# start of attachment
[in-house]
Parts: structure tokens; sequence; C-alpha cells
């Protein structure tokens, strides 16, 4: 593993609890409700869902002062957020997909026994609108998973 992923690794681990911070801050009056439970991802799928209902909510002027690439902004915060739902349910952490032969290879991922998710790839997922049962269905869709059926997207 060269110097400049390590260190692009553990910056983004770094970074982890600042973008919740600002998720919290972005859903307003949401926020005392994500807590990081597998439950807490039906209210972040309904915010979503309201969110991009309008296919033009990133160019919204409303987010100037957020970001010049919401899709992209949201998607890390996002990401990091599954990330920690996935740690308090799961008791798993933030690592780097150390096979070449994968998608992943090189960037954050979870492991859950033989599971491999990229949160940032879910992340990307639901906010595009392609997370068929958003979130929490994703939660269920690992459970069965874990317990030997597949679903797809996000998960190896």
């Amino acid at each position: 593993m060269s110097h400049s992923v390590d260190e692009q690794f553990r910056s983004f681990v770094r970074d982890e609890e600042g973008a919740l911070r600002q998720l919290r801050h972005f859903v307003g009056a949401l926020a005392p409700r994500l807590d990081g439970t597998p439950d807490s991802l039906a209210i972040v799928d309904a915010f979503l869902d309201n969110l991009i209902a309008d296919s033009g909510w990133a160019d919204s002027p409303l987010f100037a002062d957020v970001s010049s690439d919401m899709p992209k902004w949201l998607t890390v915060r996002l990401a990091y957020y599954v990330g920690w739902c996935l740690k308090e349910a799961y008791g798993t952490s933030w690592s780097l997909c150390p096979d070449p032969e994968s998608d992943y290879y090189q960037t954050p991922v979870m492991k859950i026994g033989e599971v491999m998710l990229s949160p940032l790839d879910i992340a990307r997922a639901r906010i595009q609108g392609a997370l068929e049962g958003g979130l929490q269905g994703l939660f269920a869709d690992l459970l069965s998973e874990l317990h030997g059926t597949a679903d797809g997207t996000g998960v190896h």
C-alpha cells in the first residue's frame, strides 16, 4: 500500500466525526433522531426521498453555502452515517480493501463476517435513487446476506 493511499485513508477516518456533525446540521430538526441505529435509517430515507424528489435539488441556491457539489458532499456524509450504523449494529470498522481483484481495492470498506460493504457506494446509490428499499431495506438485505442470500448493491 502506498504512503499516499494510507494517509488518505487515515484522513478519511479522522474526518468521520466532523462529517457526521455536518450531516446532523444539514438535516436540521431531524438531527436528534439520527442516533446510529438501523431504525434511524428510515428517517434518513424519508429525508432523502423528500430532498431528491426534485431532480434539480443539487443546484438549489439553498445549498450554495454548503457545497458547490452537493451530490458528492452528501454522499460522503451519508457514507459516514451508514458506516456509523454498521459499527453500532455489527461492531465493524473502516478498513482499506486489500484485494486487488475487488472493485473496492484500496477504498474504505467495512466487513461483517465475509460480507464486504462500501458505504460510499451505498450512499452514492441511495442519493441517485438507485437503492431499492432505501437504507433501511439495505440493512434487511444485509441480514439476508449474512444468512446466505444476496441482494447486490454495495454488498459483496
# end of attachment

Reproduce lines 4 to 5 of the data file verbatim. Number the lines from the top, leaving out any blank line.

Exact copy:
């Amino acid at each position: 593993m060269s110097h400049s992923v390590d260190e692009q690794f553990r910056s983004f681990v770094r970074d982890e609890e600042g973008a919740l911070r600002q998720l919290r801050h972005f859903v307003g009056a949401l926020a005392p409700r994500l807590d990081g439970t597998p439950d807490s991802l039906a209210i972040v799928d309904a915010f979503l869902d309201n969110l991009i209902a309008d296919s033009g909510w990133a160019d919204s002027p409303l987010f100037a002062d957020v970001s010049s690439d919401m899709p992209k902004w949201l998607t890390v915060r996002l990401a990091y957020y599954v990330g920690w739902c996935l740690k308090e349910a799961y008791g798993t952490s933030w690592s780097l997909c150390p096979d070449p032969e994968s998608d992943y290879y090189q960037t954050p991922v979870m492991k859950i026994g033989e599971v491999m998710l990229s949160p940032l790839d879910i992340a990307r997922a639901r906010i595009q609108g392609a997370l068929e049962g958003g979130l929490q269905g994703l939660f269920a869709d690992l459970l069965s998973e874990l317990h030997g059926t597949a679903d797809g997207t996000g998960v190896h």
C-alpha cells in the first residue's frame, strides 16, 4: 500500500466525526433522531426521498453555502452515517480493501463476517435513487446476506 493511499485513508477516518456533525446540521430538526441505529435509517430515507424528489435539488441556491457539489458532499456524509450504523449494529470498522481483484481495492470498506460493504457506494446509490428499499431495506438485505442470500448493491 502506498504512503499516499494510507494517509488518505487515515484522513478519511479522522474526518468521520466532523462529517457526521455536518450531516446532523444539514438535516436540521431531524438531527436528534439520527442516533446510529438501523431504525434511524428510515428517517434518513424519508429525508432523502423528500430532498431528491426534485431532480434539480443539487443546484438549489439553498445549498450554495454548503457545497458547490452537493451530490458528492452528501454522499460522503451519508457514507459516514451508514458506516456509523454498521459499527453500532455489527461492531465493524473502516478498513482499506486489500484485494486487488475487488472493485473496492484500496477504498474504505467495512466487513461483517465475509460480507464486504462500501458505504460510499451505498450512499452514492441511495442519493441517485438507485437503492431499492432505501437504507433501511439495505440493512434487511444485509441480514439476508449474512444468512446466505444476496441482494447486490454495495454488498459483496